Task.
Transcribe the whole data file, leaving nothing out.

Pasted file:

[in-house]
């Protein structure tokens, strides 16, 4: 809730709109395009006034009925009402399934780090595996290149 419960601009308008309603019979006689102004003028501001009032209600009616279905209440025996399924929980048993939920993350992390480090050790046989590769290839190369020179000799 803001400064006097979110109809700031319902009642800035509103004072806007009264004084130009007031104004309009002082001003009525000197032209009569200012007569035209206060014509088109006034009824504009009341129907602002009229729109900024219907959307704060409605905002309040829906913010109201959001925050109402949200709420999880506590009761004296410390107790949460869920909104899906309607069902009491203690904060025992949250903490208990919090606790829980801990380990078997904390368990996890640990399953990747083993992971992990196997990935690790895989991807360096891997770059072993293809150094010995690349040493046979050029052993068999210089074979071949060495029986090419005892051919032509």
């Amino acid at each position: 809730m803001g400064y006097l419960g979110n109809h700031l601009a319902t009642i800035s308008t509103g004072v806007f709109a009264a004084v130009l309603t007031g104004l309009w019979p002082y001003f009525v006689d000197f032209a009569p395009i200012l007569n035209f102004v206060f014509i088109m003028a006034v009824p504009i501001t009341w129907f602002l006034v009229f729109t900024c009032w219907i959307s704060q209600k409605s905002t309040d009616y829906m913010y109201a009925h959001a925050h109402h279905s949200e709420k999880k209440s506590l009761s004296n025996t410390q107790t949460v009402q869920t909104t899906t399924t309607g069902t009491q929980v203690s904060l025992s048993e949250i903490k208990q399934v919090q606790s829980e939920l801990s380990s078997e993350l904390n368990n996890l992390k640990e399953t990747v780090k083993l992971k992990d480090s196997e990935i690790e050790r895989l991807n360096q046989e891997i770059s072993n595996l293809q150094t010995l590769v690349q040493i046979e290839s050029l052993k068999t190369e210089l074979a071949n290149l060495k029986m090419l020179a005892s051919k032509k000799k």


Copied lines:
[in-house]
């Protein structure tokens, strides 16, 4: 809730709109395009006034009925009402399934780090595996290149 419960601009308008309603019979006689102004003028501001009032209600009616279905209440025996399924929980048993939920993350992390480090050790046989590769290839190369020179000799 803001400064006097979110109809700031319902009642800035509103004072806007009264004084130009007031104004309009002082001003009525000197032209009569200012007569035209206060014509088109006034009824504009009341129907602002009229729109900024219907959307704060409605905002309040829906913010109201959001925050109402949200709420999880506590009761004296410390107790949460869920909104899906309607069902009491203690904060025992949250903490208990919090606790829980801990380990078997904390368990996890640990399953990747083993992971992990196997990935690790895989991807360096891997770059072993293809150094010995690349040493046979050029052993068999210089074979071949060495029986090419005892051919032509």
């Amino acid at each position: 809730m803001g400064y006097l419960g979110n109809h700031l601009a319902t009642i800035s308008t509103g004072v806007f709109a009264a004084v130009l309603t007031g104004l309009w019979p002082y001003f009525v006689d000197f032209a009569p395009i200012l007569n035209f102004v206060f014509i088109m003028a006034v009824p504009i501001t009341w129907f602002l006034v009229f729109t900024c009032w219907i959307s704060q209600k409605s905002t309040d009616y829906m913010y109201a009925h959001a925050h109402h279905s949200e709420k999880k209440s506590l009761s004296n025996t410390q107790t949460v009402q869920t909104t899906t399924t309607g069902t009491q929980v203690s904060l025992s048993e949250i903490k208990q399934v919090q606790s829980e939920l801990s380990s078997e993350l904390n368990n996890l992390k640990e399953t990747v780090k083993l992971k992990d480090s196997e990935i690790e050790r895989l991807n360096q046989e891997i770059s072993n595996l293809q150094t010995l590769v690349q040493i046979e290839s050029l052993k068999t190369e210089l074979a071949n290149l060495k029986m090419l020179a005892s051919k032509k000799k």